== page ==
a 3-pound bird can have a huge impact,” Smith said.
“All of us have hit birds,” Jackson added.
“I’ve seen some birds do some really bad things. Large flocks of
small birds, they look just like a big cloud in front of you.”
It’s low enough to see rocks and shrubs,
and smiles —or not — on people’s faces.
“You can see their expressions, it’s great,”
Pilots say flying low isn’t necessarily
difficult but requires intense concentration and can tire out a
“It’s demanding at low altitude,” Smith
said. “It’s physically demanding.”
And unlike during higher-elevation flights,
crews can never take a breather and rely on autopilot.
On hot days, the cockpit can reach 130
degrees and the heat causes greater turbulence.
Out of the Sky
Sherpas belong to the Army National Guard.
They’ve been in use in the States for more than a decade but are
now proving their mettle.
The aircraft came to the Army unexpectedly,
said Dale Chrisenberry, company maintenance officer.
In the 1980s, Congress bought 12 from
a company in Northern Ireland. The Army tried using them, then handed
them to the National Guard. Congress bought a total of 44 for the
Guard after they proved effective in moving people and cargo in
the United States.
They served a limited role in the Persian
War, moving cargo in the rear. For Operation
Iraqi Freedom, they were brought in to Kuwait to take some burden
off other means of transportation, Chrisenberry said.
To cut flying time and distance, the unit
moved this year to Balad, a more central city in the country. From
the hub there, pilots circle out to local airstrips, from Mosul
in the north to Kuwait in the south.
The C-23 can move quickly around the theater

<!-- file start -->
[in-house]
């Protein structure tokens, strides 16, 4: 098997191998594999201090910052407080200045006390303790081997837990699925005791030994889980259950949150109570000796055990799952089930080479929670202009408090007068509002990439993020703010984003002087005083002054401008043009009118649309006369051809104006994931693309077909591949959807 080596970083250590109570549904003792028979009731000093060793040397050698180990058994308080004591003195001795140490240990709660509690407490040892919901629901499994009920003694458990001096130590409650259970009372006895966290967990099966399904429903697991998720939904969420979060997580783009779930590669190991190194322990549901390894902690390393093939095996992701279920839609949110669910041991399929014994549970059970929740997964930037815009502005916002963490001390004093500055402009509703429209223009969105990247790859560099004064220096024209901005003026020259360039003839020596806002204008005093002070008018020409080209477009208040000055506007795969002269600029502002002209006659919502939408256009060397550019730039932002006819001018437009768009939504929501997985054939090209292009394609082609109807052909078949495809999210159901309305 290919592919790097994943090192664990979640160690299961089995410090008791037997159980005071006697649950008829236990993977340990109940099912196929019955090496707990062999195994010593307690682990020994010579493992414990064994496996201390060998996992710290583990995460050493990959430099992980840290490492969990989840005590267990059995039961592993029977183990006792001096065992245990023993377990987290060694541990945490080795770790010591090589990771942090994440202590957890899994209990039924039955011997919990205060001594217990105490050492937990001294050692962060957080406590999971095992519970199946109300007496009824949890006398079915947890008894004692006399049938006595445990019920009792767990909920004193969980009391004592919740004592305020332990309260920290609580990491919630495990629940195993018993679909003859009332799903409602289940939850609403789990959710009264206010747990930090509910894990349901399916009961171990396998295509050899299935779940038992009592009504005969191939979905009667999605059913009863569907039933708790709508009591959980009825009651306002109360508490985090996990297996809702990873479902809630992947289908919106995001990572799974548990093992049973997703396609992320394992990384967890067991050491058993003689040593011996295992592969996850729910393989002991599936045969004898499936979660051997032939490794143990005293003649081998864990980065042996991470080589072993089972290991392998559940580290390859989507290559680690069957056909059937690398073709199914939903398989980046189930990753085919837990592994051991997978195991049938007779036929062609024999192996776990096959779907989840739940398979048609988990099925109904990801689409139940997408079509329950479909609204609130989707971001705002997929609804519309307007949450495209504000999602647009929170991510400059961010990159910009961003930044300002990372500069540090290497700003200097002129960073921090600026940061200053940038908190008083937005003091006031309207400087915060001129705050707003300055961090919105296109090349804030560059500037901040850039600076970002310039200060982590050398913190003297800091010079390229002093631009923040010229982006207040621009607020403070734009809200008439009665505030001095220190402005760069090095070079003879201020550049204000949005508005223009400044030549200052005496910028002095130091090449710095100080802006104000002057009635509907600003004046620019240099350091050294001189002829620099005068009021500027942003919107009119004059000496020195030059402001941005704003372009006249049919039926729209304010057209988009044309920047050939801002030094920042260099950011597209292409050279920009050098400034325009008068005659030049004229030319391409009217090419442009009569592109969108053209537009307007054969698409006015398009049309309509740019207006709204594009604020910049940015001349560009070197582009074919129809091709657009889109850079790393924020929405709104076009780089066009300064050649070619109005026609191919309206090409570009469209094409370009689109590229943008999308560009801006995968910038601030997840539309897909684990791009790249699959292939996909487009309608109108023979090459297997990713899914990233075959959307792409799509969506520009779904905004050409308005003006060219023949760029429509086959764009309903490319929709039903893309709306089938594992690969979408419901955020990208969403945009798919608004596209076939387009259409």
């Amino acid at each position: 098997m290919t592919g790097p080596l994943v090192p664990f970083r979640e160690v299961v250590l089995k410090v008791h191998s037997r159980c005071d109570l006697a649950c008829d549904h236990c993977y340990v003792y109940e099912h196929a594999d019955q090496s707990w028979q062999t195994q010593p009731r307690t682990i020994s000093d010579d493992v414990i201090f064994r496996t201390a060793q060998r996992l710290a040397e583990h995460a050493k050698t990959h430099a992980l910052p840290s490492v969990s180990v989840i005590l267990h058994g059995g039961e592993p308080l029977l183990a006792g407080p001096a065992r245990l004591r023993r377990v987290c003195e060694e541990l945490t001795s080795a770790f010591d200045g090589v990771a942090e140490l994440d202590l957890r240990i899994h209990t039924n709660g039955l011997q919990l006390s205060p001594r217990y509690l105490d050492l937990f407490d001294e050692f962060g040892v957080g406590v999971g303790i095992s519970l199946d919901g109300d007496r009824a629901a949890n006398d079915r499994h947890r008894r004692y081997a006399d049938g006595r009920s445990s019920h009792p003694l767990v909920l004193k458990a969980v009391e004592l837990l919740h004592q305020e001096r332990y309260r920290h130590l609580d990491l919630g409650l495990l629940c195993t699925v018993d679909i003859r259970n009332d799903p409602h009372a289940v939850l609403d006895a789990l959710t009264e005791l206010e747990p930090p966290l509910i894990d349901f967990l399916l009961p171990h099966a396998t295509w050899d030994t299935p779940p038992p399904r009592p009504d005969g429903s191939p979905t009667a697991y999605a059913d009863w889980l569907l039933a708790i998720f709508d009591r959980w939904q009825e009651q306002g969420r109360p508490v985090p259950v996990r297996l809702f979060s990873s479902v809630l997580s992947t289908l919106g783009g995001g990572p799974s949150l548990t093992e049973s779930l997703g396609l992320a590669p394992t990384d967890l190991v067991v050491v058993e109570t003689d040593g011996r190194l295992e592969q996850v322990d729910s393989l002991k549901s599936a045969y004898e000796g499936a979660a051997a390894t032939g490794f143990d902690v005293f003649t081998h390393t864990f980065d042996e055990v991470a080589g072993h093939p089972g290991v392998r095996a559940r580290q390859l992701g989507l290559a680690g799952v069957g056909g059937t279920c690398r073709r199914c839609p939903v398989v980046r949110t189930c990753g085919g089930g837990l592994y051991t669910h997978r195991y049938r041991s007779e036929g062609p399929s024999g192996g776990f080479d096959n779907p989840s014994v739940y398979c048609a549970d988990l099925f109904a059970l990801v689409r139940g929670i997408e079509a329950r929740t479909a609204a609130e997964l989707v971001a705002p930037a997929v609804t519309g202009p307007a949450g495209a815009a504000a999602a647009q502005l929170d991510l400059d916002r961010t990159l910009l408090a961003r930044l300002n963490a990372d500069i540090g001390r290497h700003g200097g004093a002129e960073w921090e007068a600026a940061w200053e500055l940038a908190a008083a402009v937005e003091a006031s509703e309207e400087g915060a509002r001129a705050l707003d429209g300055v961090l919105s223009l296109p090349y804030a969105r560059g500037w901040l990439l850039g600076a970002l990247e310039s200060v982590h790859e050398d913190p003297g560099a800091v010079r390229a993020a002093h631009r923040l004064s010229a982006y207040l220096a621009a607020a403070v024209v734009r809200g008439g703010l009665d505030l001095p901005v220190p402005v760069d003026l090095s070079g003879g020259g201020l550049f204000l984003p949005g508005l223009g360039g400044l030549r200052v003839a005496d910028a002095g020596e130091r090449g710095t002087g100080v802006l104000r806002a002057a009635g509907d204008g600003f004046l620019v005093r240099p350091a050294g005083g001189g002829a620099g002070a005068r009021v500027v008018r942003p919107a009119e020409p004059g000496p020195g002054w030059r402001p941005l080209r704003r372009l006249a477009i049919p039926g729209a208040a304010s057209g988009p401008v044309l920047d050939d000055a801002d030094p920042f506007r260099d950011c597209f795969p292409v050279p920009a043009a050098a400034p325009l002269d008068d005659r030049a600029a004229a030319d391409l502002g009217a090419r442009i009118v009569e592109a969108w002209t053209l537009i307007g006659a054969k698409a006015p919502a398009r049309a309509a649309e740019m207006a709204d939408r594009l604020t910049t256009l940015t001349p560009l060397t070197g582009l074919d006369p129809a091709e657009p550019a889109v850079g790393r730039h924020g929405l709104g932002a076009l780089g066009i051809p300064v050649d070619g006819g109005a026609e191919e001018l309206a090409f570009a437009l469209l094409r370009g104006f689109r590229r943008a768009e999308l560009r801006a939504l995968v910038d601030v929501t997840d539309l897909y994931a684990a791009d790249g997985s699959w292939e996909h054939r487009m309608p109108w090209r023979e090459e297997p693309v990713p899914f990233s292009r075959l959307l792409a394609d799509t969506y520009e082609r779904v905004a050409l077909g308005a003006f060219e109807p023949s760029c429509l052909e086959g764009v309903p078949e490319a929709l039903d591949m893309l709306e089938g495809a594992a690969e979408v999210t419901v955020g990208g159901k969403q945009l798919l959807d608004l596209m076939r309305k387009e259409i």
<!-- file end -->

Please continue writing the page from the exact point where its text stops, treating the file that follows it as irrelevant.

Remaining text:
and provide similar supply capabilities as the CH-47 Chinook.
“They needed something in the theater
that could do what the Chinook does but with less down time for
maintenance,” Chrisenberry said. “There’s nothing in the middle
but the C-23.”
move about a half million tons of cargo a month and have ferried
9,000 people in six months, Campbell said.
“We can move 200 pounds of blood to Mosul
in two hours,” he said.
In July, with a day’s notice, the company
raced blood and ammunition to Fallujah to replenish Marines
Not Built for Looks
Most people are surprised when they see
the boxy prop.
“That’s one thing we’re actually kidded
about,” Chrisenberry said. “It looks like an antique.”
The planes, all about 20 years old, are
made of aluminum boxes welded together. Inside, the ceiling is 6
feet high. They’re made cheap and are perfect for cargo.
“It’s a very durable aircraft. It’s not
built for looks,” Chrisenberry said.
For passengers, the ride can be uncomfortable,
particularly in summer when turbulent air builds at low levels,
giving it more of a roller coaster ride than a cruising plane.
“It’s a trickledown effect,” said Chief
Warrant Officer 3 Jerry Baker. “Once one person goes, several go.”
The ride might be exhilarating or dreadful,
depending on your constitution, but the aircraft is certainly memorable.
So, too, is its function.
And it’s likely to play a role in the
Army’s future inner-theater, midsize transportation plan.
“What we’re doing here is proof of concept,”
said Boyer. “This is definitely going to change Army aviation indefinitely.”